What we need, instead, are tests that mimic fluent reading, that demand simultaneous decoding and comprehension. In order to do that, the researcher must inform students that as soon as the oral reading is done, the student will be asked comprehension questions. Under these conditions, the student must decode and comprehend at the same time. When such testing conditions are used, at least one researcher (Cramer, in press) has failed to find a significant correlation between oral reading speed and comprehension. Failure to find that reading speed and comprehension correlate significantly makes sense when the reading task demands simultaneous decoding and comprehension. If one reads too fast, comprehension is compromised; thus, slowing down can improve comprehension. Graduate students studying for exams know that reading speed can be the enemy of comprehension.

Let me summarize my position.

The most legitimate use of oral reading speed is as Deno (1985) brilliantly conceptualized it: a way to monitor student progress. However, the danger of using reading speed as the measure of progress is that some students and teachers focus on speed at the expense of understanding. One should note that the misuse of the term fluency is not found in Deno’s original groundbreaking work on curriculum-based measurement. The developers of DIBELS would do the reading field a service by dropping the term fluency from their tests. That said, there is need to develop new tests that that can measure fluency developmentally across grades. To do this, the testing demands would require that students simultaneously decode and comprehend using texts that increase in difficulty. Because the reading field already has a theory for conceptualizing fluency, and the expertise for developing standardized tests, it is time to move forward in developing theoretically and pedagogically sound measures of fluency.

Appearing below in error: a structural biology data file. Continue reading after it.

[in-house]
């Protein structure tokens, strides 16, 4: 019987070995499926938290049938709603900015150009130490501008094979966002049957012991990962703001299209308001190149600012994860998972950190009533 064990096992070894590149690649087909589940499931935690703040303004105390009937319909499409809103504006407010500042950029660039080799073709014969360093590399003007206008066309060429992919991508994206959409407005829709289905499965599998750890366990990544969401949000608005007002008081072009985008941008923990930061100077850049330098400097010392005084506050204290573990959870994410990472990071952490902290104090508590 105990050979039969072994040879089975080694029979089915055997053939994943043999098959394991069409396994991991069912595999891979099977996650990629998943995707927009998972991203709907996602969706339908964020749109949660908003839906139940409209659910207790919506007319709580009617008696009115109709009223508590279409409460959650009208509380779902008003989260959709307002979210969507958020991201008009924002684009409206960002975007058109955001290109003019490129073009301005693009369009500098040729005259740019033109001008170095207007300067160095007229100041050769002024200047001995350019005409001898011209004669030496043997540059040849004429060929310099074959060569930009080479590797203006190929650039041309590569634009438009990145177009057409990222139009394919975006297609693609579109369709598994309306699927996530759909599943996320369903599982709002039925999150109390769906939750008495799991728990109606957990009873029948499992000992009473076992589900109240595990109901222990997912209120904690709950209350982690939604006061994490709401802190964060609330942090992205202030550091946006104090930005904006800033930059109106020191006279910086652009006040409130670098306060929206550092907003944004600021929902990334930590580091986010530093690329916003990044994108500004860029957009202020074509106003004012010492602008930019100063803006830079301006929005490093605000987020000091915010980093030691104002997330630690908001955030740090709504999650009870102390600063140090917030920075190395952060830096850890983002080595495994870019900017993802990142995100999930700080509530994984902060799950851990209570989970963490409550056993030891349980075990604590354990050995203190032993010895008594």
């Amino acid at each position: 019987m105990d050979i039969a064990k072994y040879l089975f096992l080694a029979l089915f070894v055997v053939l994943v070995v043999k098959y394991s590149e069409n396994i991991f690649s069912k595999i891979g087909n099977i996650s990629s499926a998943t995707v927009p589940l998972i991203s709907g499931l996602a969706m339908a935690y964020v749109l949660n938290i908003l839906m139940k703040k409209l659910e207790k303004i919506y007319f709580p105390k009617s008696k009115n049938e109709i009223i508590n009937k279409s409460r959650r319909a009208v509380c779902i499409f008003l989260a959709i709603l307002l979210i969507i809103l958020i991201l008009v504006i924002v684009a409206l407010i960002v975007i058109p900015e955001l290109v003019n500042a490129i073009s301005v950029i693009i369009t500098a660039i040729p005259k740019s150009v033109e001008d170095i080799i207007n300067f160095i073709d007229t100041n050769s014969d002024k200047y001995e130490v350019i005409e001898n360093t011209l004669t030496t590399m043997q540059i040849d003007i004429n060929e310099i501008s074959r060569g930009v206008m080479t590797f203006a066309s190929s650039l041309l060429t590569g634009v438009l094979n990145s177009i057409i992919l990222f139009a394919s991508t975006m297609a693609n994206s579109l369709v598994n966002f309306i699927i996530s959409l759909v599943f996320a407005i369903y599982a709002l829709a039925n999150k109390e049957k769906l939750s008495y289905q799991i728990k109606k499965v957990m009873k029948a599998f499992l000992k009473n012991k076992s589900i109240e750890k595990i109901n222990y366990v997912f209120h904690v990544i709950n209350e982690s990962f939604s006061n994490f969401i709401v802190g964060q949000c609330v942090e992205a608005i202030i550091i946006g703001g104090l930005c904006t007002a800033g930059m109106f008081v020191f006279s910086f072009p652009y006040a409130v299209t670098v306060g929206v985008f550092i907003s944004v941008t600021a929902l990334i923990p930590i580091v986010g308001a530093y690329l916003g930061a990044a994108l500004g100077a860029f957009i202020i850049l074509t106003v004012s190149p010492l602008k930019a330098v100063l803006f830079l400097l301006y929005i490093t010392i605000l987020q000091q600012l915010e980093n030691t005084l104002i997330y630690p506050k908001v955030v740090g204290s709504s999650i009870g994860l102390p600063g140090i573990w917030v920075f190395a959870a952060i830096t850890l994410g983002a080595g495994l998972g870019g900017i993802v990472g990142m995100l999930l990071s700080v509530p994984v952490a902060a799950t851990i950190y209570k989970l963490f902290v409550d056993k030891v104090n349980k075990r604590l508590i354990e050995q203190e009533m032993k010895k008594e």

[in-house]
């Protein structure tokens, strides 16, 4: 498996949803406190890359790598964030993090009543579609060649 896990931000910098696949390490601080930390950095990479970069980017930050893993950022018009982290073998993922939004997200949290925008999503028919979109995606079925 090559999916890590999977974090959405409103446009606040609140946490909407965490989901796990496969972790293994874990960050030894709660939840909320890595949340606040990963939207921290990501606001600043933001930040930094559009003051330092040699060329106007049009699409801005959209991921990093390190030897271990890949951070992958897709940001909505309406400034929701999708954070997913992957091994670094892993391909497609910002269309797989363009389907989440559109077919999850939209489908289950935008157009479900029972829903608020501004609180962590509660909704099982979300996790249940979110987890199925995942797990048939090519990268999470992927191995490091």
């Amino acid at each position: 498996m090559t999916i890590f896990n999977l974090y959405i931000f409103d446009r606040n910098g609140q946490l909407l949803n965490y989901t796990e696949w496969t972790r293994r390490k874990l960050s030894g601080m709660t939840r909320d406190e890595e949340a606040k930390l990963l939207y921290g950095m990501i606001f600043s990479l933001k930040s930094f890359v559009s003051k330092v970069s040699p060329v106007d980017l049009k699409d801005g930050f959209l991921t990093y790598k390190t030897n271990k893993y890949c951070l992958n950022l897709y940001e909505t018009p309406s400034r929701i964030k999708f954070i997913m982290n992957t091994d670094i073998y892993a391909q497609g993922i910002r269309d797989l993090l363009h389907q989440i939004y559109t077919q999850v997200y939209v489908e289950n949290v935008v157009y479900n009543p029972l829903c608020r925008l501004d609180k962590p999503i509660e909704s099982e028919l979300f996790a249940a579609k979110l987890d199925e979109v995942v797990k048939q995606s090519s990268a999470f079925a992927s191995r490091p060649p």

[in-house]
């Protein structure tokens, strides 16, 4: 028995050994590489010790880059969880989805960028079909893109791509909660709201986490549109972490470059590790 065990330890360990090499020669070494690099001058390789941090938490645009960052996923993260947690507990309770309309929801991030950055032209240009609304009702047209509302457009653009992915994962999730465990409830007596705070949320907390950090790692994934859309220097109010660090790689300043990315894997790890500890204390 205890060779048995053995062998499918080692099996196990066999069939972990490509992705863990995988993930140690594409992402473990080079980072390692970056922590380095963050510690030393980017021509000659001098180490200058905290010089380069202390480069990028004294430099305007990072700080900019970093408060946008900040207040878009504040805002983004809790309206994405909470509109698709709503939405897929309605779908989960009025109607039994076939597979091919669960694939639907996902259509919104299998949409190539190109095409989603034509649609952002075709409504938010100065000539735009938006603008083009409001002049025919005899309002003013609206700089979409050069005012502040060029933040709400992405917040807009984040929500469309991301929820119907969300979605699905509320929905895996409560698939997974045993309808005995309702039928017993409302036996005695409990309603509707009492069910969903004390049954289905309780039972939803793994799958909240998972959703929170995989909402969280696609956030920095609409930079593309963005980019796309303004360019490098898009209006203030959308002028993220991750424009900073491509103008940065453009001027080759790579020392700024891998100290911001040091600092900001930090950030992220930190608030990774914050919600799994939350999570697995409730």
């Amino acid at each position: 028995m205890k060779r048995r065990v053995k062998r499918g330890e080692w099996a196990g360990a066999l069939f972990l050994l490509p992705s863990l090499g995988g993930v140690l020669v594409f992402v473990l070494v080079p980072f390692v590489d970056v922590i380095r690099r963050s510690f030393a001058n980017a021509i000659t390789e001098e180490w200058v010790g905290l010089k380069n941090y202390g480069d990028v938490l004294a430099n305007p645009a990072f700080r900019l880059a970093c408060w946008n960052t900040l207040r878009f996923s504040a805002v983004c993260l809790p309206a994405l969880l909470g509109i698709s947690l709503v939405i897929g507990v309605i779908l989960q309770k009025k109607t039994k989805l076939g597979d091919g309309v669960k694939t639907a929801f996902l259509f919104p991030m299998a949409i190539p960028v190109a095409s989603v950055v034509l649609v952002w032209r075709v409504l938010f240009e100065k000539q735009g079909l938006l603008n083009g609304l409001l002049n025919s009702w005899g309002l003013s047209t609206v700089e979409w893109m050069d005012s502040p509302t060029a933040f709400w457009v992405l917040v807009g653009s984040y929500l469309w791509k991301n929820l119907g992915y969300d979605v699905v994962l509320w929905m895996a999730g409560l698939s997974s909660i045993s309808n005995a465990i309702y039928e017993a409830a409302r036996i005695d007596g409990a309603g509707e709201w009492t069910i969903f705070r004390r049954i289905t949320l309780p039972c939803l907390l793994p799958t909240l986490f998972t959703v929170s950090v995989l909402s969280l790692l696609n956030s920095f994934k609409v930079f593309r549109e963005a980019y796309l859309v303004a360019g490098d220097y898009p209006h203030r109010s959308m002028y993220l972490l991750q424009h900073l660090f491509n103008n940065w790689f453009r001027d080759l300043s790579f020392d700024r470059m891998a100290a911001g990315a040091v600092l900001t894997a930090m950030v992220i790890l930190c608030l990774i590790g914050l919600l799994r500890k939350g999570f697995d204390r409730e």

S. JAY SAMUELS is a professor of education psychology and of curriculum and instruction at the University of Minnesota (College of Education and Human Development, Department of Educational Psychology, Burton Hall, Minneapolis, MN 55455, USA; e-mail samue001@umn.edu). He served on the National Reading Panel and coauthored the fluency section of the panel’s report. He is the recipient of the International Reading Association’s William S. Gray Citation of Merit and the National Reading Conference’s Oscar S. Causey Award, and is a member of the Reading Hall of Fame.